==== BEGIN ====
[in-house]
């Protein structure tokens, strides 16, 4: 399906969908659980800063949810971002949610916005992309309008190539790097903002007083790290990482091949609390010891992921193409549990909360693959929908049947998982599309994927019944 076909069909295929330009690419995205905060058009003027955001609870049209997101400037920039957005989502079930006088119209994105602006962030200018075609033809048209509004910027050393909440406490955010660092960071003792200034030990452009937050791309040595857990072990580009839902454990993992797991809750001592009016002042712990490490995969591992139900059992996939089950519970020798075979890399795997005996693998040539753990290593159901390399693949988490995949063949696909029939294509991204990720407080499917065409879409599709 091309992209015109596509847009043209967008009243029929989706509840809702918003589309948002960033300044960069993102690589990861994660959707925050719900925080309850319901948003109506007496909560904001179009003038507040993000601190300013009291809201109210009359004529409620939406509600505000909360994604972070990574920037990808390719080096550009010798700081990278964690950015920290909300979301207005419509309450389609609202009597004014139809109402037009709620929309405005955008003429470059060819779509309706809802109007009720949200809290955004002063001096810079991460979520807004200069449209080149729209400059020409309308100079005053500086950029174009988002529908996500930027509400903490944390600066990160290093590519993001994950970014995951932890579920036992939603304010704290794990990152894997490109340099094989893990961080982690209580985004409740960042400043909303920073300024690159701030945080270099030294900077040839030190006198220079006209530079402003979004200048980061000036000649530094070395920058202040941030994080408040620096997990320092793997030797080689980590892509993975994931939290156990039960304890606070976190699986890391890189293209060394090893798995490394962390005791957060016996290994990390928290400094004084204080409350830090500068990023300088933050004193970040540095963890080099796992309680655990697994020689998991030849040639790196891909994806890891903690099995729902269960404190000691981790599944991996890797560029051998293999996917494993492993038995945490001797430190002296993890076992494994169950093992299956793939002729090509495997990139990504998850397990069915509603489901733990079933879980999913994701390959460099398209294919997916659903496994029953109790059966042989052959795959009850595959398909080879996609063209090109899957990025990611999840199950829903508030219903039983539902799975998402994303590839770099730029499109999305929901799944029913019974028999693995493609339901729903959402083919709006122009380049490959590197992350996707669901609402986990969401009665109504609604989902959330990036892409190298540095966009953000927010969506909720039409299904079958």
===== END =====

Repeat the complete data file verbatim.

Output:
[in-house]
């Protein structure tokens, strides 16, 4: 399906969908659980800063949810971002949610916005992309309008190539790097903002007083790290990482091949609390010891992921193409549990909360693959929908049947998982599309994927019944 076909069909295929330009690419995205905060058009003027955001609870049209997101400037920039957005989502079930006088119209994105602006962030200018075609033809048209509004910027050393909440406490955010660092960071003792200034030990452009937050791309040595857990072990580009839902454990993992797991809750001592009016002042712990490490995969591992139900059992996939089950519970020798075979890399795997005996693998040539753990290593159901390399693949988490995949063949696909029939294509991204990720407080499917065409879409599709 091309992209015109596509847009043209967008009243029929989706509840809702918003589309948002960033300044960069993102690589990861994660959707925050719900925080309850319901948003109506007496909560904001179009003038507040993000601190300013009291809201109210009359004529409620939406509600505000909360994604972070990574920037990808390719080096550009010798700081990278964690950015920290909300979301207005419509309450389609609202009597004014139809109402037009709620929309405005955008003429470059060819779509309706809802109007009720949200809290955004002063001096810079991460979520807004200069449209080149729209400059020409309308100079005053500086950029174009988002529908996500930027509400903490944390600066990160290093590519993001994950970014995951932890579920036992939603304010704290794990990152894997490109340099094989893990961080982690209580985004409740960042400043909303920073300024690159701030945080270099030294900077040839030190006198220079006209530079402003979004200048980061000036000649530094070395920058202040941030994080408040620096997990320092793997030797080689980590892509993975994931939290156990039960304890606070976190699986890391890189293209060394090893798995490394962390005791957060016996290994990390928290400094004084204080409350830090500068990023300088933050004193970040540095963890080099796992309680655990697994020689998991030849040639790196891909994806890891903690099995729902269960404190000691981790599944991996890797560029051998293999996917494993492993038995945490001797430190002296993890076992494994169950093992299956793939002729090509495997990139990504998850397990069915509603489901733990079933879980999913994701390959460099398209294919997916659903496994029953109790059966042989052959795959009850595959398909080879996609063209090109899957990025990611999840199950829903508030219903039983539902799975998402994303590839770099730029499109999305929901799944029913019974028999693995493609339901729903959402083919709006122009380049490959590197992350996707669901609402986990969401009665109504609604989902959330990036892409190298540095966009953000927010969506909720039409299904079958």